(2) the practicability of the measures for applicant implementation, which may consider such things as cost, impact on operations, and, in the case of a military readiness activity, personnel safety, practicality of implementation, and impact on the effectiveness of the military readiness activity.

In addition to the measures described later in this section, CTJV will employ the following standard mitigation measures:

  • Conduct briefings between construction supervisors and crews and the marine mammal monitoring team prior to the start of all pile driving activity, and when new personnel join the work, to explain responsibilities, communication procedures, marine mammal monitoring protocol, and operational procedures;
  • For in-water heavy machinery work other than pile driving (e.g., standard barges, etc.), if a marine mammal comes Start Printed Page 64867within 10 m, operations shall cease and vessels shall reduce speed to the minimum level required to maintain steerage and safe working conditions. This type of work could include the following activities: (1) Movement of the barge to the pile location; or (2) positioning of the pile on the substrate via a crane (i.e., stabbing the pile);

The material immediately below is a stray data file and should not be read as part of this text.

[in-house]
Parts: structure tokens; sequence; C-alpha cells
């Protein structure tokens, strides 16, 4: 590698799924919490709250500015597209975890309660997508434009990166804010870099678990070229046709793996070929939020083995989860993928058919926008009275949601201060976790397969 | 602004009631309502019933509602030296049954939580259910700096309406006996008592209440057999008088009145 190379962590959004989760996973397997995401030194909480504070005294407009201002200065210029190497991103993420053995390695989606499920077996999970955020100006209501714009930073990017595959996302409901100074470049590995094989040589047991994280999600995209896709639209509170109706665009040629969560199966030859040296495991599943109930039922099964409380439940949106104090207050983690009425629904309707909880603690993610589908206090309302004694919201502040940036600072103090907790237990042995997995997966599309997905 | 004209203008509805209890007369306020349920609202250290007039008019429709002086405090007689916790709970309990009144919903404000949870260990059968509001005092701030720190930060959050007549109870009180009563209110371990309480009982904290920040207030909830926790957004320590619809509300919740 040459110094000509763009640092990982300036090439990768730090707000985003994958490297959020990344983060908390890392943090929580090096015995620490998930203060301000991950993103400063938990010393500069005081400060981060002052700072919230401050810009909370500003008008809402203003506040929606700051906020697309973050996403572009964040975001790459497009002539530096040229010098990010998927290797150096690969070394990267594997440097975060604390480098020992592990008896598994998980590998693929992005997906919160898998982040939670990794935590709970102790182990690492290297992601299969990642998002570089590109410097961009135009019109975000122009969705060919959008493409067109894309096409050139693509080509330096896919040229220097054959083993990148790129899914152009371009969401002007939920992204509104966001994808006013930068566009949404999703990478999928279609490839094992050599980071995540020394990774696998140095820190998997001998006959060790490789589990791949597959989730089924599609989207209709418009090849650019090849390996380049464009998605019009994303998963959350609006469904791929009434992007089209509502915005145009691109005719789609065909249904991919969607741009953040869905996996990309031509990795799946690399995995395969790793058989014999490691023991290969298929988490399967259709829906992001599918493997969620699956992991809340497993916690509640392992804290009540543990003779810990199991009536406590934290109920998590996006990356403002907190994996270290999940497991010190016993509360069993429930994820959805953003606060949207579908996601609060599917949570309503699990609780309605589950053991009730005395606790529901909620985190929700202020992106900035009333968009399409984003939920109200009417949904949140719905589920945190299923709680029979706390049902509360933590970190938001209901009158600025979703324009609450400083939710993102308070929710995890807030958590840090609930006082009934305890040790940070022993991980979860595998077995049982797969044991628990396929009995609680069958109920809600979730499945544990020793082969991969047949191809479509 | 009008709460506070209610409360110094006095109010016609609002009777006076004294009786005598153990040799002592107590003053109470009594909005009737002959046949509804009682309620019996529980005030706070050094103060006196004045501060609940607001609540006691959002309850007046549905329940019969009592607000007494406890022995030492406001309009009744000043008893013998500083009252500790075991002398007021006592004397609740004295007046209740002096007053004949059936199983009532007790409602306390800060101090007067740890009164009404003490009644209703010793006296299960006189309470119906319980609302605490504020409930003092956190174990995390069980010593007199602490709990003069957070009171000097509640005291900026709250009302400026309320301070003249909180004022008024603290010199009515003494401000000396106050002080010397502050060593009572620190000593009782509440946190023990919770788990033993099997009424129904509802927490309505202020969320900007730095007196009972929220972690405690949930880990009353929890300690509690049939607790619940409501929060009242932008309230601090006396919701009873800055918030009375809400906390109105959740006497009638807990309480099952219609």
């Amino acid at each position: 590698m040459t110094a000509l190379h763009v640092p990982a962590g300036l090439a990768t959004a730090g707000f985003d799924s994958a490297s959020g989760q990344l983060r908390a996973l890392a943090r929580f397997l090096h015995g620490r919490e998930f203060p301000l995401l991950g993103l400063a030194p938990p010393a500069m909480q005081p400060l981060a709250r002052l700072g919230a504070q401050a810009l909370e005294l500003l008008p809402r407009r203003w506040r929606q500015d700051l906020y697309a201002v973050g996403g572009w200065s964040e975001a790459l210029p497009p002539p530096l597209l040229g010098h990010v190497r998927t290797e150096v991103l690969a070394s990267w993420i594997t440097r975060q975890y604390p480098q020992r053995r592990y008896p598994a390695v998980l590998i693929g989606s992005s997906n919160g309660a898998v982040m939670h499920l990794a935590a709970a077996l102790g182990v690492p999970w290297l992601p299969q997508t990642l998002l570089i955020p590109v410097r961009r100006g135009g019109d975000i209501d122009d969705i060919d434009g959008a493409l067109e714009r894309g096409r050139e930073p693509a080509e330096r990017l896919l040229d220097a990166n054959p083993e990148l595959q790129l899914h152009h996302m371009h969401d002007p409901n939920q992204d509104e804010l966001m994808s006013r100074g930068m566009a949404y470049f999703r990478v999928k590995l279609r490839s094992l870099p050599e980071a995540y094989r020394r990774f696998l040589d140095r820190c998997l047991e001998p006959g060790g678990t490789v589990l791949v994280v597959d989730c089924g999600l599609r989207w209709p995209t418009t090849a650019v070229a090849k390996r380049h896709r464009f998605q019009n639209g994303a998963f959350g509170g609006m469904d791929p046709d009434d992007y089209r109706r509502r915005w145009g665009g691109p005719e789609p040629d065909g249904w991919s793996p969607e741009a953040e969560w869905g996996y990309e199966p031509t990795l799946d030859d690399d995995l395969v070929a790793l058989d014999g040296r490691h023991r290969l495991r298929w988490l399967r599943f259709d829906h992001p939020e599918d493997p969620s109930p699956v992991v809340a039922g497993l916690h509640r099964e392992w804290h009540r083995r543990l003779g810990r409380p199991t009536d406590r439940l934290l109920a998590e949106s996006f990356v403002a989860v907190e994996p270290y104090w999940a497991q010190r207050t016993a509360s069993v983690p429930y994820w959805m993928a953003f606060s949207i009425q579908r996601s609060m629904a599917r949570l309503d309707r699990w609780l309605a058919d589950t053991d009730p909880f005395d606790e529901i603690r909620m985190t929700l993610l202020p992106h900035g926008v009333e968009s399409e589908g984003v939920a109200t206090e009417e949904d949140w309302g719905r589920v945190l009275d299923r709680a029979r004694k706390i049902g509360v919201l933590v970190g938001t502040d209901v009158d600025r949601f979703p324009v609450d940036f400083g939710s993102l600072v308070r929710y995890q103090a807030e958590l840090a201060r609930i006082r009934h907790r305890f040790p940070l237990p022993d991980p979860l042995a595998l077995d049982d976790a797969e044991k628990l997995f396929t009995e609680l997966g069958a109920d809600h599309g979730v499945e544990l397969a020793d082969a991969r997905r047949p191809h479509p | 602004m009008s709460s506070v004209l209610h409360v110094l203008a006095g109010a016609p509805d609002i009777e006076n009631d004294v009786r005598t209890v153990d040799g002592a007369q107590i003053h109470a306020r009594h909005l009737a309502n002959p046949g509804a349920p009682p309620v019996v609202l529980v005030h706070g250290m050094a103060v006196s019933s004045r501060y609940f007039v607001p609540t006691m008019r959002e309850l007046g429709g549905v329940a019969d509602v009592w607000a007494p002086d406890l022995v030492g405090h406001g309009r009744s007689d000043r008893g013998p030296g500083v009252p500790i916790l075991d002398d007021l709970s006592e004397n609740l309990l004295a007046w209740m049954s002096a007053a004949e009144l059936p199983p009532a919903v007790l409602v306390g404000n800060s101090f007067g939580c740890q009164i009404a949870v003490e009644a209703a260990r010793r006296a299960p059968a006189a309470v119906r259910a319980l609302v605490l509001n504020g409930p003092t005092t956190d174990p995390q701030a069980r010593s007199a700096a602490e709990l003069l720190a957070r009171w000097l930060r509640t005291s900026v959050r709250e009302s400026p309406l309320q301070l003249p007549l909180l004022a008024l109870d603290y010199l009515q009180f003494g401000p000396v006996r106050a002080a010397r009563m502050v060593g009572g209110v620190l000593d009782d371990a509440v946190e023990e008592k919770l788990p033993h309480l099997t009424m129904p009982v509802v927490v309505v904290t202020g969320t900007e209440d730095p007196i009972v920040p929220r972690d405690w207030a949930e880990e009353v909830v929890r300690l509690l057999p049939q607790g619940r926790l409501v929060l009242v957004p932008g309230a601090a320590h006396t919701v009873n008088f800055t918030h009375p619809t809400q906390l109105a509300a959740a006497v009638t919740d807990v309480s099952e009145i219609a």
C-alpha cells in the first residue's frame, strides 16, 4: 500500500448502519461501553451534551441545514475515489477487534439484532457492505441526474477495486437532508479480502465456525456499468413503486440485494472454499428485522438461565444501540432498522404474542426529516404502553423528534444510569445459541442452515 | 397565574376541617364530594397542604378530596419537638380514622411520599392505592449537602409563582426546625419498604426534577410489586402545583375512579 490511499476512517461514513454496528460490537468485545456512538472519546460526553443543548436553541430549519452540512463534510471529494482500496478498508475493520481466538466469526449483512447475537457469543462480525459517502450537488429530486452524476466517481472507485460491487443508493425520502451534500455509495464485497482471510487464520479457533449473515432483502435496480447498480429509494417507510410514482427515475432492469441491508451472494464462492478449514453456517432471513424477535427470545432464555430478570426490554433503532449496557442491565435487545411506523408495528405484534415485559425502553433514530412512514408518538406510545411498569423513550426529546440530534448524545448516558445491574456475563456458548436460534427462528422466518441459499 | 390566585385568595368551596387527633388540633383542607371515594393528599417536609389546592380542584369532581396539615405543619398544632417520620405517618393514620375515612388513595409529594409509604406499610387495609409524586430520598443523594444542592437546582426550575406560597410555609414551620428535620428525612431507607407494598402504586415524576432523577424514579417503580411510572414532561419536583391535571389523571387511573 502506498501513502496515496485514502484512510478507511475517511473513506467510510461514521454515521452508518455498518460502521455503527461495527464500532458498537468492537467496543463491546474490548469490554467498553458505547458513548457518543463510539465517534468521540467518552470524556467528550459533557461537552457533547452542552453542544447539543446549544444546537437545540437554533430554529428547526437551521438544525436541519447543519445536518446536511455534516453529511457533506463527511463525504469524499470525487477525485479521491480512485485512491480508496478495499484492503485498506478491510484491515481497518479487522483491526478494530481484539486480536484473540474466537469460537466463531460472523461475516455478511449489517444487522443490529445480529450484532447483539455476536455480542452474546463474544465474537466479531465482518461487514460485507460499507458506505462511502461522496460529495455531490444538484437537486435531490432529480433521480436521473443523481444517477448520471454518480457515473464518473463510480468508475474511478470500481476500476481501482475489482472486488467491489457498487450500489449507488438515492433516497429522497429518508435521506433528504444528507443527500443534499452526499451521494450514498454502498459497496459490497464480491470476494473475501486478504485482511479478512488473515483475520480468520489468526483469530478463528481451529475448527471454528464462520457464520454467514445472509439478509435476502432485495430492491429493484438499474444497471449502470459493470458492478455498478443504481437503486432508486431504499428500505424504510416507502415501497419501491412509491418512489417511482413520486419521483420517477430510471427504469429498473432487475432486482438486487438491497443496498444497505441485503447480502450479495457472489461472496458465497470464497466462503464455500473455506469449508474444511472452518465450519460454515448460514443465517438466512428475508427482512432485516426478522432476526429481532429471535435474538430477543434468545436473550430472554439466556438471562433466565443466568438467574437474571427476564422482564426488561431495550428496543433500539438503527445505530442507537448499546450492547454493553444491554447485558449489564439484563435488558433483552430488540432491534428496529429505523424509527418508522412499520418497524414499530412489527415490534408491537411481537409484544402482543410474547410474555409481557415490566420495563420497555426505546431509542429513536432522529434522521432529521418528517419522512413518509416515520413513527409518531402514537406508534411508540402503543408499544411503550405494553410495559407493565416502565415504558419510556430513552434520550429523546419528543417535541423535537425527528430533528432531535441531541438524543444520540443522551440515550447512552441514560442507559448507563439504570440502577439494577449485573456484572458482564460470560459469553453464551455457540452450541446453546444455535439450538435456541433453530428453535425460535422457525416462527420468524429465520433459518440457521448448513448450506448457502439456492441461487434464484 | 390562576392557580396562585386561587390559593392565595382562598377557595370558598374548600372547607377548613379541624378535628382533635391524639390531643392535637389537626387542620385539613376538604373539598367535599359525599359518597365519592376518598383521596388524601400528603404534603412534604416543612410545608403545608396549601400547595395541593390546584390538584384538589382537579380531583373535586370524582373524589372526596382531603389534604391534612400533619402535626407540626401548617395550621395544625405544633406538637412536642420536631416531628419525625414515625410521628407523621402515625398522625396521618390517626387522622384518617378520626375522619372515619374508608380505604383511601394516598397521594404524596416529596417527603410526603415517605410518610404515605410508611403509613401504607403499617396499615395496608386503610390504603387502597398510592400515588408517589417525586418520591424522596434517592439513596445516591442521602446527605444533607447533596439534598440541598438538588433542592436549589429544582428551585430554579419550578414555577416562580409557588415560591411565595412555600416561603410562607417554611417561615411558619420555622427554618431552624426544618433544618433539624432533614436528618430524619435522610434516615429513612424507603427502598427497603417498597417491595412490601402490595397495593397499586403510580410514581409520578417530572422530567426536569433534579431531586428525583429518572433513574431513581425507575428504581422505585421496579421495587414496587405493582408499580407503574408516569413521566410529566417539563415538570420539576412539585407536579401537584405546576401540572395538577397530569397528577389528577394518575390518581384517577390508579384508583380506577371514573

• Work may only occur during daylight hours, when visual monitoring of marine mammals can be conducted;
  • For those marine mammals for which Level B harassment take has not been requested, in-water pile driving will shut down immediately if such species are observed within or entering the monitoring zone (i.e., Level B harassment zone); and
  • If take reaches the authorized limit for an authorized species, pile installation will be stopped as these species approach the Level B harassment zone to avoid additional take.

The following measures would apply to CTJV's mitigation requirements:

Establishment of Shutdown Zone—For all pile driving and drilling activities, CTJV would establish a shutdown zone. The purpose of a shutdown zone is generally to define an area within which shutdown of activity would occur upon sighting of a marine mammal (or in anticipation of an animal entering the defined area). These shutdown zones would be used to prevent incidental Level A harassment from impact pile driving for bottlenose dolphins and humpback whales. Shutdown zones for species proposed for authorization are as follows:

  • 100 meters for harbor porpoise and bottlenose dolphin.
  • 15 meters for harbor seal and gray seal.
  • For humpback whale, shutdown distances are shown in Table 14 under low-frequency cetaceans and are dependent on activity type.